The Maple Leafs are scheduled to pick between 23rd and 25th in the coming draft, and while we have no idea who will be available, Bob McKenzie’s latest draft ranking provides us with a good idea of what to expect. Most of the players I profile will be taken before the Leafs pick, but someone is bound to fall, and we can begin to look at players who could end up in this range.
Rasmus Kupari is falling in draft rankings. McKenzie placed him 13th on his list back in January, but he’s now fallen outside of his top 16. He was one of the leading scorers at the Ivan Hlinka tournament with seven points in just four games, and he just won a gold medal at the most recent U-18 tournament. He’s a quick and skilled forward with a chance to stick at centre, but he will need to get stronger before he’s NHL ready.
Kupari is a 6’0” forward who spent this season playing for Karpat in Liiga, posting 14 points in 39 games in this pro league. His scoring output fell short of fellow first round talent Jesperi Kotkaniemi by 0.15 points per game, but Kupari’s been just as noticeable on the international stage. Those with Kupari’s scoring production have carried an impressive success rate in recent years:
U-18 Liiga Single Season Production
Stats retrieved from Eliteprospects.com
A Glimpse of Kupari in Action
He is effective in the transition game, as he’s quick enough to beat defenders out wide and skilled enough as a carrier to make defenders miss. His crafty style of play is on full display here:
Once again, Kupari is effective in the transition game. This GIF is here in case you didn’t believe me the first time:
Kupari could start his career at right wing, but as the GIF below shows, he can be a valuable contributor even if he does not stick up the middle. He’s quick enough to push defenders back coming down on the rush, and he’s more than capable of pulling off a decent toe-drag:
Kupari shows off a bit of grit here, driving the puck to the net for a goal. I expect this part of his game to continue to improve as he puts on weight:
Kupari is “slippery” in the offensive zone, and is elusive enough to make a defender miss in open space. He doesn’t score here, but his ability to slip away from a defender is a repeatable skill:
Kupari holds plenty of moves in his bag of tricks. He makes the most of his breakaway opportunities, and can be a regular shootout option:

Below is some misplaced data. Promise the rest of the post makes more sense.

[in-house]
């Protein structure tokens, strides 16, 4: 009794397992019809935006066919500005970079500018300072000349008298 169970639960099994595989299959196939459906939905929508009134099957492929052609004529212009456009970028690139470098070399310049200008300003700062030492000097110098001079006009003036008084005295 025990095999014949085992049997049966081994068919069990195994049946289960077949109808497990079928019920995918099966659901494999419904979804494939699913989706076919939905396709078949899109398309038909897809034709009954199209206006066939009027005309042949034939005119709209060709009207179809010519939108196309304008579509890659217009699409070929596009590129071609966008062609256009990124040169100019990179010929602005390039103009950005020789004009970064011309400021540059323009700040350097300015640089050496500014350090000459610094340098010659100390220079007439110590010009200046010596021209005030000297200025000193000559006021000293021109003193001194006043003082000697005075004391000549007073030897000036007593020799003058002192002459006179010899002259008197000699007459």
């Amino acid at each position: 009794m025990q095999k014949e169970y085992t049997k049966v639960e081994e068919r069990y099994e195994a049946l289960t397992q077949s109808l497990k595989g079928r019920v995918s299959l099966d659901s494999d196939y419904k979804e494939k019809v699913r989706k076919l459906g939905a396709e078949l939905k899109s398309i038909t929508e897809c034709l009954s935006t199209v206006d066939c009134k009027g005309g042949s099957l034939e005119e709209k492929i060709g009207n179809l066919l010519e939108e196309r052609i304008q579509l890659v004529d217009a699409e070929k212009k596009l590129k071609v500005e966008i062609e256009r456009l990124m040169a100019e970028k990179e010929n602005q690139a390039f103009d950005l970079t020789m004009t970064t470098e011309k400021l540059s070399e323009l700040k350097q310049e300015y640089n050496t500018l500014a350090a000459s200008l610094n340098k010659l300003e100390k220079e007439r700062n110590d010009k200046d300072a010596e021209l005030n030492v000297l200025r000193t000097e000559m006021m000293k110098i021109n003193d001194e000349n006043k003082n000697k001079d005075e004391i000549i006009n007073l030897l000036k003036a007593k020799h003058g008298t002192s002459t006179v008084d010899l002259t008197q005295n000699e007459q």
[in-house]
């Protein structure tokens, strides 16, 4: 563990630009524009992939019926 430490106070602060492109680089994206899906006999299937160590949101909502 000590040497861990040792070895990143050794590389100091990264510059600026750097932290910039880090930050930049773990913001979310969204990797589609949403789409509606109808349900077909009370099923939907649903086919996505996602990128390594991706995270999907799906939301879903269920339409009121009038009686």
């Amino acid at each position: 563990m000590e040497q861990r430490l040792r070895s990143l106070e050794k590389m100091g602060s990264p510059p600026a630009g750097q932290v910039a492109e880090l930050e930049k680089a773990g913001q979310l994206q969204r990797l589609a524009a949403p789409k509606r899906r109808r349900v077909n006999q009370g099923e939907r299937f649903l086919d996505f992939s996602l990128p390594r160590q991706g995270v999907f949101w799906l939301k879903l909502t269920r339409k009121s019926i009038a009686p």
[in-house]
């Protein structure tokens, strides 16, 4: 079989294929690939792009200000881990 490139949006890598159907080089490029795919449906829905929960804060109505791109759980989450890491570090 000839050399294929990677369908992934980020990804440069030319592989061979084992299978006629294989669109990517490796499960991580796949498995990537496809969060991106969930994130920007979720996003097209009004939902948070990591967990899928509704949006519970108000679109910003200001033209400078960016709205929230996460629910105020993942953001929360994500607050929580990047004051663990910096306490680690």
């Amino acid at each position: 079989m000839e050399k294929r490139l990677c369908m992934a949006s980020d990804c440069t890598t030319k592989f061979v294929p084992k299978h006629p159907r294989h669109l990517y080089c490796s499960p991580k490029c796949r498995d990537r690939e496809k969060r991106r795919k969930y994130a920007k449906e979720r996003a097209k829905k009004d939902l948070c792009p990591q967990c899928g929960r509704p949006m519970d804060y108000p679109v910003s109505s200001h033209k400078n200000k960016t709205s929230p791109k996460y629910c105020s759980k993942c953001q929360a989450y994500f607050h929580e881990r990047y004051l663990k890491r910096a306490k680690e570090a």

He’s big enough to protect the puck moderately well, and once again, he proves that he’s a tough player to match up against. He drives the puck into the slot, and comes close to a highlight reel goal:
Kupari uses his speed and tenaciousness to generate a key takeaway. This showcases his ability to play off the puck, as well as his playmaking skill:
Kupari makes a defender miss with a quick lateral move, then drives into the slot to unload a wrist shot:
He doesn’t have to go through defenders in order to beat them. In the GIF below, Kupari uses his speed to gain the zone, drive the puck behind the defenders, then set up his teammate for a goal:
Good teams tend to carry depth at centre, and Kupari is a strong enough puck carrier to develop into a secondary scoring option. While he may start his career at right wing, the Leafs should be solely focused on finding future NHL contributors, rather than focusing on position.
Kupari’s a good enough carrier and playmaker to run a second powerplay unit, but he’s also a respectable scoring threat in the middle of the 1-3-1 set up. He stood out as Finland’s best player while playing against a tough Canadian team at the Hlinka, as he was of the only players who could consistently set up shop in the offensive zone. His most recent showing at the U18 tournament was a bit of a mixed bag, but he did notch two points in a gold medal win over the United States.
Ultimately, Kupari would be a strong selection if he’s around by the time the Leafs pick. He belongs in the middle of the first round, and could be a small steal in the #23-25 range. He is bound to be a top performer for Finland at the World Juniors down the road, and should develop into a solid secondary scoring threat at the NHL level.